#219. What is the minimum age of service for Levites: 25 OR 30? (Num 8:24 vs Num 4:3, 4:23, 4:30)


The book of Numbers apparently preserves divergent traditions regarding the minimum age of service for Levites.

And Yahweh spoke to Moses saying: “This is what applies to the Levites: everyone 25 years and older must serve in the work forces, performing the tasks of the Tent of Meeting.” (Num 8:23-24)

And Yahweh spoke to Moses and Aaron saying:

  • “Take a head count of the Kohathites, who are part of the Levites, by their clans and patriarchal houses, of those 30 years of age until 50 years of age, all who are eligible for performing assigned tasks in the work force pertaining to the Tent of Meeting” (Num 4:3)
  • “Take a head count of the Gershonite clans as well, by their clans and patriarchal houses. You shall tally all of them 30 years of age and older to 50 years of age, all who are eligible to perform the tasks of the work force relevant to the Tent of Meeting” (Num 4:23)
  • “Take a head count of the Merarites, 30 years of age and older…” (Num 4:30)

There are several other factors that make it clear that Numbers 8 comes from a different Priestly tradition. In fact, Numbers 7-9 appear to be from a different tradition, and were most likely inserted here by the redactor because of its thematic similarity to Numbers 1-6. But the time frame assigned to the events enumerated in these chapters is out of sequence with Numbers 1-6. For we are told that the alleged events of Num 1-6 happened 2/1/2; while the events reported in Numbers 7-9 occur on 1/1/2—that is before the whole book of Leviticus and equivalent to the time period represented in Exodus 40: “And it was on the day that Moses finished setting up the Tabernacle” (Num 7:1). I’ve already treated this chronological contradiction at #170.

The particular task of the Levites in their service of the Tent of Meeting will be the focus of tomorrow’s  contradiction since the Aaronid priesthood that wrote Numbers grossly disagree with the Levite written books of Samuel about the role and function of the Levites, and specifically concerning what they can and cannot touch or see.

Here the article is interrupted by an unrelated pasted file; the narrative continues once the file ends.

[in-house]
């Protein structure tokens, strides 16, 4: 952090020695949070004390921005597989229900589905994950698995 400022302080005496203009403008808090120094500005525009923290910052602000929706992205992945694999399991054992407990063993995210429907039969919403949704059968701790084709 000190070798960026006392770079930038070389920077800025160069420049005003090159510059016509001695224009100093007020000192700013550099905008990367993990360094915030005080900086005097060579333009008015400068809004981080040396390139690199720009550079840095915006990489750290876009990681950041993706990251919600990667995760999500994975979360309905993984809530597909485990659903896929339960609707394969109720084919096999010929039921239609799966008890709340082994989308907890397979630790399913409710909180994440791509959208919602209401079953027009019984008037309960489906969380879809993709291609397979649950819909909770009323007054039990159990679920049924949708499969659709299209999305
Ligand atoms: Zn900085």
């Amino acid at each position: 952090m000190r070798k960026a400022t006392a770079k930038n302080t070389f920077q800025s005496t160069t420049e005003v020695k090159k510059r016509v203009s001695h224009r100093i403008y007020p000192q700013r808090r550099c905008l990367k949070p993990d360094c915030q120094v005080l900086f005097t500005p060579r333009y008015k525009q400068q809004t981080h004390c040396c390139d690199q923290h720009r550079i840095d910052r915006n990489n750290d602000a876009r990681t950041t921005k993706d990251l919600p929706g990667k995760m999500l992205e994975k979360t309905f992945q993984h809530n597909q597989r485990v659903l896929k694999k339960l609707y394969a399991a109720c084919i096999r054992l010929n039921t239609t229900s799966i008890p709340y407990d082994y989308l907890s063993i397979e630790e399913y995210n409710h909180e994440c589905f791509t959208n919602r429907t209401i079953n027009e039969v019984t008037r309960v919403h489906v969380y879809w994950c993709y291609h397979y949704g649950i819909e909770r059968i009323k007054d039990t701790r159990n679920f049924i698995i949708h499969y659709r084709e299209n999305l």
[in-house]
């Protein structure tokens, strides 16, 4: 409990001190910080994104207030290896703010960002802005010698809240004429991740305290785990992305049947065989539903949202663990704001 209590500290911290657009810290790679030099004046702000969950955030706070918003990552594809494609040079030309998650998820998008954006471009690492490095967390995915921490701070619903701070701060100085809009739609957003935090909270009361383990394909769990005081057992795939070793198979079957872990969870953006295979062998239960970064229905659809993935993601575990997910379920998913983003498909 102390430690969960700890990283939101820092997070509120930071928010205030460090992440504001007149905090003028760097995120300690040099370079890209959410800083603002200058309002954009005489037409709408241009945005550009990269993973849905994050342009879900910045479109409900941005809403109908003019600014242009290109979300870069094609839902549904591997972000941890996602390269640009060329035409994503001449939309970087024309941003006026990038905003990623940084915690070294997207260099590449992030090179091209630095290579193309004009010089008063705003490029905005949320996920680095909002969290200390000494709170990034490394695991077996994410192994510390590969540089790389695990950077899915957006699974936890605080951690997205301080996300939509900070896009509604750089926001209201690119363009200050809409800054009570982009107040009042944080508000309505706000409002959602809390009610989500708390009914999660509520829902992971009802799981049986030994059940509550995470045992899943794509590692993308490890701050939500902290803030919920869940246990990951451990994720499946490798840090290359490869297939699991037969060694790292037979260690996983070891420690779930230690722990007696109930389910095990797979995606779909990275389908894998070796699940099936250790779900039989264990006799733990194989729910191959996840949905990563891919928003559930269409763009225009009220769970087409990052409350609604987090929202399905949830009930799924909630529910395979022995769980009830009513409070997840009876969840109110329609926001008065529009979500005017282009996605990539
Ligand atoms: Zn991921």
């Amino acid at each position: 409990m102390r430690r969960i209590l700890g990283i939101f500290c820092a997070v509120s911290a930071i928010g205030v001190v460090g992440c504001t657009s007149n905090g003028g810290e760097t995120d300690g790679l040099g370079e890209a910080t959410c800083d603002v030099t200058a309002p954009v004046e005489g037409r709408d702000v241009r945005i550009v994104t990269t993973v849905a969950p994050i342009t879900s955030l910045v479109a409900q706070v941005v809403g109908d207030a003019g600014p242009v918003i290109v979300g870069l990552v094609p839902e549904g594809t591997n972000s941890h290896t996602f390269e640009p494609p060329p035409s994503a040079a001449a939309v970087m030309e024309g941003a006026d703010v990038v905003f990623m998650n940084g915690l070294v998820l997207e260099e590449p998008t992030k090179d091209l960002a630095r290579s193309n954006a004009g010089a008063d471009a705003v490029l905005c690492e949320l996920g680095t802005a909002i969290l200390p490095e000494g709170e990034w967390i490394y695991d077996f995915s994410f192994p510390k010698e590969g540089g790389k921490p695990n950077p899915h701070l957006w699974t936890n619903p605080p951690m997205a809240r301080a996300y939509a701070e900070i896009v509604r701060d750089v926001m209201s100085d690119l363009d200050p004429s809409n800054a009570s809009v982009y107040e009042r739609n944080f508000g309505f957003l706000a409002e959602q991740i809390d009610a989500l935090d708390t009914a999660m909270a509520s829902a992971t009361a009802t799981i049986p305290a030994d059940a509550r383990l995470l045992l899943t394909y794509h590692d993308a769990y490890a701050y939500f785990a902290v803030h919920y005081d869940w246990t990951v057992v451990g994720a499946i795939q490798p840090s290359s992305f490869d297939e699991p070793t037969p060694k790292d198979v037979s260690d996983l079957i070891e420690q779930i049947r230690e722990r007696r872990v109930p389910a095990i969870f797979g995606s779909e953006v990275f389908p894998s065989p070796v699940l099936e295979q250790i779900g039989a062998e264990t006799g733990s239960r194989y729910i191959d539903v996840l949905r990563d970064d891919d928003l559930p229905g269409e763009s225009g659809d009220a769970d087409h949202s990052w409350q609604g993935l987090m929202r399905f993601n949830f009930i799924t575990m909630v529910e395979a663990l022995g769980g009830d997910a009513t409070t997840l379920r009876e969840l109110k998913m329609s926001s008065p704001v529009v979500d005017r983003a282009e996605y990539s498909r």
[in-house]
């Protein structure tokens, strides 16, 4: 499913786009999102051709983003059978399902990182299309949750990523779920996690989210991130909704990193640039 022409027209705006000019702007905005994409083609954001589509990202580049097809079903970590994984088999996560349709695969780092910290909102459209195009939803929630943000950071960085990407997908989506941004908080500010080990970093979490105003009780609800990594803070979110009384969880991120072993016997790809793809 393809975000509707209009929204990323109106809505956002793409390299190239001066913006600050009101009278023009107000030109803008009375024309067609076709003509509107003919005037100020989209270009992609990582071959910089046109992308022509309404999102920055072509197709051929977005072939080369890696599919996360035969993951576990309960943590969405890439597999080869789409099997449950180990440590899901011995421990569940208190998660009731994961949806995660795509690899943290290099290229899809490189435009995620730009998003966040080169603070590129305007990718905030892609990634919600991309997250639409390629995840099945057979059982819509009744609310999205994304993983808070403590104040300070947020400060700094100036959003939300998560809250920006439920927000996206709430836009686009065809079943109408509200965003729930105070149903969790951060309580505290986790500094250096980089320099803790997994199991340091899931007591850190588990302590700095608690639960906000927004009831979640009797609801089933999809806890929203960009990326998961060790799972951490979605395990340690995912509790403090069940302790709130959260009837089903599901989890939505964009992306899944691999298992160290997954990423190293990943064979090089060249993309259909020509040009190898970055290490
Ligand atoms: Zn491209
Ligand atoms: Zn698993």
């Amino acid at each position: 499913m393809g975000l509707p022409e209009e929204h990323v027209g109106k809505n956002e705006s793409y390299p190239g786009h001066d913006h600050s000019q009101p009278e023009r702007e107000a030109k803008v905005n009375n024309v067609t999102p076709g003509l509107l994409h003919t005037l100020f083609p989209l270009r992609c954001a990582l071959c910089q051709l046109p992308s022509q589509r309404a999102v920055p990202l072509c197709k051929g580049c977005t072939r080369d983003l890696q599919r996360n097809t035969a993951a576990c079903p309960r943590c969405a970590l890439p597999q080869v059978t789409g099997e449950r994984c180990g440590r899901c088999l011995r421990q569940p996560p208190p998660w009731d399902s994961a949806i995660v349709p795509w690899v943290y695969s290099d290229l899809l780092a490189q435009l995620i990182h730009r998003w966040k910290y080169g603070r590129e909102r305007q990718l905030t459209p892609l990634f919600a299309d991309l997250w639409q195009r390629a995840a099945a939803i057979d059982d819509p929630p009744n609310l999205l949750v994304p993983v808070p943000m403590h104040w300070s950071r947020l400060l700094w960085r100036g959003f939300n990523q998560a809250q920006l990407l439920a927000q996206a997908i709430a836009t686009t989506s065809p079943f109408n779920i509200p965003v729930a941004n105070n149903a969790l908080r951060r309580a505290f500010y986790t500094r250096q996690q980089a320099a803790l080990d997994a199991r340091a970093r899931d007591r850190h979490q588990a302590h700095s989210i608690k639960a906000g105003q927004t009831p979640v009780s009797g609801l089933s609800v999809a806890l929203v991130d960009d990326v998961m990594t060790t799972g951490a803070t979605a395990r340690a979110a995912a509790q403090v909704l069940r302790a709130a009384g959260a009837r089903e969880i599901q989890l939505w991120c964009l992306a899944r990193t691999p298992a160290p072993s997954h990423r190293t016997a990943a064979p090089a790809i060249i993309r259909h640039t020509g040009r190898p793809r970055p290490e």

5 thoughts on “#219. What is the minimum age of service for Levites: 25 OR 30? (Num 8:24 vs Num 4:3, 4:23, 4:30)

  1. Every kohath is a levite, but not every levite is a kohath. (Decedent of Aaron, Moses brother called by god in exodus “the levite”)

    The tent of meeting was not Solomons temple.
    It was a movable tent that the levites guarded and put up, and down. This was used up until
    The time of Samuel and David, when God told David to make his son Solomon build a stone temple. (Which the levites (not the kohath levites) constructed (both) times.) And guarded the stone temple the same as the tent meeting. But the Kohath, the sons of Aaron (Moses brother who were both of the tribe of levi), we’re the ones who were the hight priests. The top levites. The ones who actually made offerings directly in front of the ark of the covanant. The regular levites were the ones who moved the ark where it needed to go. Only the regular levites could move the ark. Anyone else, including the kohath levites, who touched (except the high priest (top kohath levite) on the day of atonmemt, the ark would be instantly killed by the wrath of god.